LAST UPDATED: Sept. 12, 2018, 4:15 p.m.
New Delhi, Sept 12: Ganesh Chaturthi is primarily celebrated to mark the birth of Ganesha – or Ganpati. Ganesha is one of the most worshipped deities in Hinduism. The festival is celebrated all over the country, but celebrations in Maharashtra, Goa, Karnataka, Telangana, Andhra Pradesh and Kerala are particularly lavish.
1) Why we keep Ganesh veiled? The age-old tradition believes that Lord Ganesh needs to see your home and your face first. His dharshan or blessings should not be available to anyone else before entering your home. That is why it is believed to cover Ganesha’s face with a veil before bringing him to your house.
2) Significance of Dhruva: Dhruva is basically the grass that was used to appease Ganesha’s stomach when he battled and swallowed the demon Analasura. Hence, dhruva is considered very significant for Lord Ganesh and is a necessity in every puja. Without Dhruva the pooja will remain incomplete.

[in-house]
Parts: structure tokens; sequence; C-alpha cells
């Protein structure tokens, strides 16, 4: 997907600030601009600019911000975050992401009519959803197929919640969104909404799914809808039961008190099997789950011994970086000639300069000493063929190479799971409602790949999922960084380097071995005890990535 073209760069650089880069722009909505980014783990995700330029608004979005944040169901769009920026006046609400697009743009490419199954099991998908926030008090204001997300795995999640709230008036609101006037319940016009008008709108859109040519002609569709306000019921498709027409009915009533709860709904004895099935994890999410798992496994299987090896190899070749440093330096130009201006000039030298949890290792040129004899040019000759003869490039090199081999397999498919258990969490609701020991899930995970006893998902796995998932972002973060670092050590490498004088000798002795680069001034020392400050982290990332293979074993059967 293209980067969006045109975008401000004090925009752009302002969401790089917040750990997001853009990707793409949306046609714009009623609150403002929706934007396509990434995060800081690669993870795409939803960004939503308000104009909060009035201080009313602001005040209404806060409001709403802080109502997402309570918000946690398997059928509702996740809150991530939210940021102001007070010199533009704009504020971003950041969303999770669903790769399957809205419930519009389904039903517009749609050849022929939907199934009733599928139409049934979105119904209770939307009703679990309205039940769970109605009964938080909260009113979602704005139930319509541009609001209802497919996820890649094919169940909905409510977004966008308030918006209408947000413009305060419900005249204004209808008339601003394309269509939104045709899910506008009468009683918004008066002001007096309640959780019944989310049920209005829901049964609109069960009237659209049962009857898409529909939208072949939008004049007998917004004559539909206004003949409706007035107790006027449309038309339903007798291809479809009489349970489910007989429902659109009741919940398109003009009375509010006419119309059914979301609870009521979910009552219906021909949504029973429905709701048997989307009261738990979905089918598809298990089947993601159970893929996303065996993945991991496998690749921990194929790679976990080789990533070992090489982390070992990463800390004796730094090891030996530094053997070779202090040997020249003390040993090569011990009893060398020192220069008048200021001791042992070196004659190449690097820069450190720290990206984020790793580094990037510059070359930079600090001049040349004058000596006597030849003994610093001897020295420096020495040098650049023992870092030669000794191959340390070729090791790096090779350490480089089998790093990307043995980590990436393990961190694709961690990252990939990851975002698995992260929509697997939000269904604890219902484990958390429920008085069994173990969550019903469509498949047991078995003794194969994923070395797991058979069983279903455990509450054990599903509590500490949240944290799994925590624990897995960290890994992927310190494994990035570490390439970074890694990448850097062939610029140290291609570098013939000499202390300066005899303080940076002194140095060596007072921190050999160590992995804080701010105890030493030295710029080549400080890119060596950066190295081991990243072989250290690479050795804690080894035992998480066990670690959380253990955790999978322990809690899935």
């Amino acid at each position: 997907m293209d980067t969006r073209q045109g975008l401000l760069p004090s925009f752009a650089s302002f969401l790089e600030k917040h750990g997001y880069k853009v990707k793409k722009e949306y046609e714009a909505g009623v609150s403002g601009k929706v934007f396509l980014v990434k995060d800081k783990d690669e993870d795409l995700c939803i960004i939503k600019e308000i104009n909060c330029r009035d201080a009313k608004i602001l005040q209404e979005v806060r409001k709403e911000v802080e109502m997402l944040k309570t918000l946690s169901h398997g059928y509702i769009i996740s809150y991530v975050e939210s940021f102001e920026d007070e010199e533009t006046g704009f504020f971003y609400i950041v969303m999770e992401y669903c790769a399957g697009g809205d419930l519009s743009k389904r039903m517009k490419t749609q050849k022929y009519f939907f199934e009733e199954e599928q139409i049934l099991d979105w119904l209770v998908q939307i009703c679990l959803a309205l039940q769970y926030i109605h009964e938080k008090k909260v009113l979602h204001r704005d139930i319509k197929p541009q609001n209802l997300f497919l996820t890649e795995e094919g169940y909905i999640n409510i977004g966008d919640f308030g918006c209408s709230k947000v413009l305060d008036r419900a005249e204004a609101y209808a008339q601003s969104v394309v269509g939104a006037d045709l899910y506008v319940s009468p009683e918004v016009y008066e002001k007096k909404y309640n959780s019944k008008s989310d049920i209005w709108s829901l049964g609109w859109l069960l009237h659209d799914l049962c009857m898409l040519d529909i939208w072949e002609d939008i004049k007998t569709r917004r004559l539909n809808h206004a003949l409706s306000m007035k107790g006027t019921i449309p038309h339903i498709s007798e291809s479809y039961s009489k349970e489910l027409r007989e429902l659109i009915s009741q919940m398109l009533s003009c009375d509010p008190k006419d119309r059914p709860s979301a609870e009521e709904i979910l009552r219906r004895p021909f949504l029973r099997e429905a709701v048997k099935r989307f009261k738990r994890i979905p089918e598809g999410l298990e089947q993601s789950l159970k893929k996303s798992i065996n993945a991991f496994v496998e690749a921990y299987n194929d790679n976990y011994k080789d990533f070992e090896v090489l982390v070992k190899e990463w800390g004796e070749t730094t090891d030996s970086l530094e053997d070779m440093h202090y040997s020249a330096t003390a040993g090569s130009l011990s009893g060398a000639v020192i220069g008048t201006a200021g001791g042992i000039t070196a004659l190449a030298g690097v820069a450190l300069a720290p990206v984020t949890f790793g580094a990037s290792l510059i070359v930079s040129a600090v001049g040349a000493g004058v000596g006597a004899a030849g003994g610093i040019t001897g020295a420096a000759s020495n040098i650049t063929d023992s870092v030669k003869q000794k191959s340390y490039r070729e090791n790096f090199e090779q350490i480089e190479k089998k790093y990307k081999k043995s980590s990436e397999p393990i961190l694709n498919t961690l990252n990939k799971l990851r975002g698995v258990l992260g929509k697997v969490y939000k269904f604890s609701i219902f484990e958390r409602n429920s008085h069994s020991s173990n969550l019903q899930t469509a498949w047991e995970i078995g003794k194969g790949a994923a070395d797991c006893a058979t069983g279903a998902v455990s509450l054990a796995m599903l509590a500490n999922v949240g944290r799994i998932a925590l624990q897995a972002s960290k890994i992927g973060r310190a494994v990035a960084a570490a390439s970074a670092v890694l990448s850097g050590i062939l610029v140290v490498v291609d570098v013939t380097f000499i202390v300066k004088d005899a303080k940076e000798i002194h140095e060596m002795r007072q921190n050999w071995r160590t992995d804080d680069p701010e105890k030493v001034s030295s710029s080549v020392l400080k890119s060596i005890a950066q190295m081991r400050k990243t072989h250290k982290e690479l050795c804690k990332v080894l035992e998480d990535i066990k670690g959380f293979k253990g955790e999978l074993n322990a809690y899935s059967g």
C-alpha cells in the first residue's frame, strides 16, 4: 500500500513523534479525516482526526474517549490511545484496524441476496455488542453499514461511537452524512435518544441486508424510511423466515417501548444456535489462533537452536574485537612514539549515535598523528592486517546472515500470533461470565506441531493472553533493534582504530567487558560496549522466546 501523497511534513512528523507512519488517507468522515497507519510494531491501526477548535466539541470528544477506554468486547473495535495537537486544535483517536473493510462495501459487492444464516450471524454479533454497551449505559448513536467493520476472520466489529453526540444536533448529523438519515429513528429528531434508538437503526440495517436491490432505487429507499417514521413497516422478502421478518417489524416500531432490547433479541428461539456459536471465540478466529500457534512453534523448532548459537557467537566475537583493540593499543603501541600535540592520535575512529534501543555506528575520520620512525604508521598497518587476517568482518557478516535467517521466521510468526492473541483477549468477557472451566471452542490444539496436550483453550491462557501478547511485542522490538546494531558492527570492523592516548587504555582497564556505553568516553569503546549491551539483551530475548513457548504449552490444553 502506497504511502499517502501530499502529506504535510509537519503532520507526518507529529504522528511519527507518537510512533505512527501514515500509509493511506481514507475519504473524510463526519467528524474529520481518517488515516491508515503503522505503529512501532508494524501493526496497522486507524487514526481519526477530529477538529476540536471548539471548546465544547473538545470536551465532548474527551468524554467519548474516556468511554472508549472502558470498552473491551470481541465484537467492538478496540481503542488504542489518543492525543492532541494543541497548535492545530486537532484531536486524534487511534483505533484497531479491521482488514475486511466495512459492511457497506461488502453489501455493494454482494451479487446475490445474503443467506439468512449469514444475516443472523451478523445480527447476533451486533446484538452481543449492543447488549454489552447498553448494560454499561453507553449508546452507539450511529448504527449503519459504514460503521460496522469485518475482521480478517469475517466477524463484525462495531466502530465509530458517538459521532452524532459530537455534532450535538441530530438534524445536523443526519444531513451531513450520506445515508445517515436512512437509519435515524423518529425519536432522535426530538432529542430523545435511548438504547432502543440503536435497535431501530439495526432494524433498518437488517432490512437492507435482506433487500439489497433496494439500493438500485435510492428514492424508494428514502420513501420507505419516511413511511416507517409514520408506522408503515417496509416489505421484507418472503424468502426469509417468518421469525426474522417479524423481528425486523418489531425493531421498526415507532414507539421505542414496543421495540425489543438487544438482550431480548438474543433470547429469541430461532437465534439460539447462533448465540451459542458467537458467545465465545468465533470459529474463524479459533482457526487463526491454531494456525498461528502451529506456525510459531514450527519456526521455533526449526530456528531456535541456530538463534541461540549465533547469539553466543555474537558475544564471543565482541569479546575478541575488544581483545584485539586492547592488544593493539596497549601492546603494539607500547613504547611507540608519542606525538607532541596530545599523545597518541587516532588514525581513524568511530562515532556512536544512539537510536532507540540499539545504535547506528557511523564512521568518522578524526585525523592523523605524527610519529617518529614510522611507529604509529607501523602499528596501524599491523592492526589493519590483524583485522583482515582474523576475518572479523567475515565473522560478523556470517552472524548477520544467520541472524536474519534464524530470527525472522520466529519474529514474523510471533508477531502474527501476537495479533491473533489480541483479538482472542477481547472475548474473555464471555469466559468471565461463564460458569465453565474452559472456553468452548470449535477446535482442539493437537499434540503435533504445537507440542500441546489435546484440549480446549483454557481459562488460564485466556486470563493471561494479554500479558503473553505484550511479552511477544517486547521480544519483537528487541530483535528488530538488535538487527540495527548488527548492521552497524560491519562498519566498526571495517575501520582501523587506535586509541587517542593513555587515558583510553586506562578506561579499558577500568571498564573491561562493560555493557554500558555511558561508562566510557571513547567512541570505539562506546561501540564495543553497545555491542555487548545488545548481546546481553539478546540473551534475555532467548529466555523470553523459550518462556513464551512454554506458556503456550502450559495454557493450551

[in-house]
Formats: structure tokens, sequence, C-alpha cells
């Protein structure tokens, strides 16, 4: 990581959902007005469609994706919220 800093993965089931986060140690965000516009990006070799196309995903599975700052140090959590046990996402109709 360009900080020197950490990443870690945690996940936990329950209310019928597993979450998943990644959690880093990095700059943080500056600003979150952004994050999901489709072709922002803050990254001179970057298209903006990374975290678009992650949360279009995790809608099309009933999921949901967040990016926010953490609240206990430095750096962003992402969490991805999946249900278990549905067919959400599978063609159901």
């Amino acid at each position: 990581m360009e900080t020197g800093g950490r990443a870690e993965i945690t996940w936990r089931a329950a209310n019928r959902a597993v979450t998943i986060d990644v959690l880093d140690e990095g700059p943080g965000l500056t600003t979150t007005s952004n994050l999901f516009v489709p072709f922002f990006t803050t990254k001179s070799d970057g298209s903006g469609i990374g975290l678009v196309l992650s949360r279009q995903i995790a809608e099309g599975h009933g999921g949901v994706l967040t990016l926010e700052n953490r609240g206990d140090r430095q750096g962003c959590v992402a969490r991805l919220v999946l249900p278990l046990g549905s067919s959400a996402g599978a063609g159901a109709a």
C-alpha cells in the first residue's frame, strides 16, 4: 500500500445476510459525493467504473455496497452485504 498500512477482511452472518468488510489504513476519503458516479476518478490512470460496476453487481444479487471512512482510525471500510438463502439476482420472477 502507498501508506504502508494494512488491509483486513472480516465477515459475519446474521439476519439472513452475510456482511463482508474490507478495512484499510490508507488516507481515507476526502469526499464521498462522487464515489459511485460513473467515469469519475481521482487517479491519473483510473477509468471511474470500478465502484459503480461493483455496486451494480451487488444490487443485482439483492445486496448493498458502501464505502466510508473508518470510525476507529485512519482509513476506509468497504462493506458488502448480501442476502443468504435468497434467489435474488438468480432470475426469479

3) picking flowers: The flowers used for decorating the Ganesha idol need to be fresh and should not be picked up from the floor. It is also considered a must to keep the flowers gently at Ganesha’s feet instead of throwing them above his head.
4) Do not look at the moon: Looking at the moon on Ganesh Chaturthi is considered bad luck. Apparently, the moon laughed at Ganesha when he fell down and broke his tooth. In a fit of anger, Ganesha cursed the moon.
5) Various names of Ganesha: Contrast to the popular notion that Ganesha has 108 names, the elephant god goes by 1001 names, including Vinayaka, Ganesh, Asta Vinayaka etc.
6) Significance of Morya? Morya was a saint who was a devout worshiper of Lord Ganesha. When the latter asked him for a wish, the saint asked for his name to be attached with Ganesha’s name forever.